As promised here are some basic tenants my beloved sister-in-law Ellen and brother Jonathan have written down at my request. They too are an inter-dietary couple, like my love and I, with an added advantage in perspective, as Ellen became vegan years after they became a couple.
Here are their 7 tips, sprinkled with photos of vegan dishes from our joint road-trip of last week:
1. Vegan: Sacrifice a few meals for the other person
Accept the fact that not every single meal you eat will be the best. This way your partner can experience just as many perfect meals. As a vegan, there is always something you can eat, everywhere. Go to a steak house with your partner so they can enjoy life. You won't starve to death, I promise.
2. Vegan: Respect the stages of grief of the Non-Vegan
A few months ago I ask Jonathan, "If you could change anything about me, what would it be?". He very quickly responded "I would make you non-vegan again". He continued by lamenting about how we used to cook together and how it used to feel more symbiotic. I have since made our cooking experiences more similar than not. Even if you are ready to make changes in your life, remember that your partner may not be, and respect that they may be grieving the loss of the old "you".
3. Non-vegan: Who cares what's in a dish, taste it!
You will be surprise to find out that Saitan taste great.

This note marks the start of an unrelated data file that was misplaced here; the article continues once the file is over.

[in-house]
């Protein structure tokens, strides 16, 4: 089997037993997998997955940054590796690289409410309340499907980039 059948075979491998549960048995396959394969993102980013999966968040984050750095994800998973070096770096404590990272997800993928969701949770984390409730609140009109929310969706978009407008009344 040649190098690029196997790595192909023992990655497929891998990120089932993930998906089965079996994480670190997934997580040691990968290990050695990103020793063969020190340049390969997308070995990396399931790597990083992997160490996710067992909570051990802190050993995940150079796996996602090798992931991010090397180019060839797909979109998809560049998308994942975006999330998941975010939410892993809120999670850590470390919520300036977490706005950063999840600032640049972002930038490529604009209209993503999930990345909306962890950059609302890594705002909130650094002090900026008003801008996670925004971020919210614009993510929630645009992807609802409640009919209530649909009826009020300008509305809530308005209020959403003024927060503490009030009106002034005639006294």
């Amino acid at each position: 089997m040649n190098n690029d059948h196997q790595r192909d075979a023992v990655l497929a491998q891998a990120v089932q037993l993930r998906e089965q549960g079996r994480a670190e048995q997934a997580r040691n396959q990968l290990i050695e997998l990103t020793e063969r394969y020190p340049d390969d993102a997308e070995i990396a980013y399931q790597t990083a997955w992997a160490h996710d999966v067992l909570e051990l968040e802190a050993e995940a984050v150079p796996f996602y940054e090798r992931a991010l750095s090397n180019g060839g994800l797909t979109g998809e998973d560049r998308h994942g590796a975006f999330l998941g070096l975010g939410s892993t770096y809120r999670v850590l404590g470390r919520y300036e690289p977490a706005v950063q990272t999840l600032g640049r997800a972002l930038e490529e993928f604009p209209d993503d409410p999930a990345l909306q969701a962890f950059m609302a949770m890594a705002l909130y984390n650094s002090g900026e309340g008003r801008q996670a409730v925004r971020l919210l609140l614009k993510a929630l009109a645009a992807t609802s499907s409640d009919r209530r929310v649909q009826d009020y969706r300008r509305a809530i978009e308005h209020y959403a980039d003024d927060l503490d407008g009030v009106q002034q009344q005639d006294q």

4. Vegan: When traveling or out and about, bring snacks everywhere
Not dissimilar from having a toddler, you will need to feed the hungry vegan if blood sugar gets dangerously low. If your only option is literally to eat meat, you will have something on hand to squelch the tantrum.
5. Non-vegan: Un-vegenize things, it's easy
Every vegan dish can be made non vegan in one easy step, just add meat, fish or cheese! I love feta in my salad and will gladly share a vegan salad which I add Feta to (and/or Chicken).
6. Vegan & non-vegan: Take care of your cravings when eating away from the other person
Jonathan eats at work, or out with others and takes care of meat cravings then.
7. Vegan: Remember the Italians!
Eating together is a ritual and an experience that the Italians have perfected. Even if your food is not ideal or you aren't eating much because there isn't something you want available, take in the environment and the conversation and be grateful for what you do have (....and eat dinner when you get home).
From across oceans and with different backgrounds and experience, human interaction is remarkably similar. Overcoming misconceptions and always always showing respect can bridge gaps that might first seem impossible to traverse.
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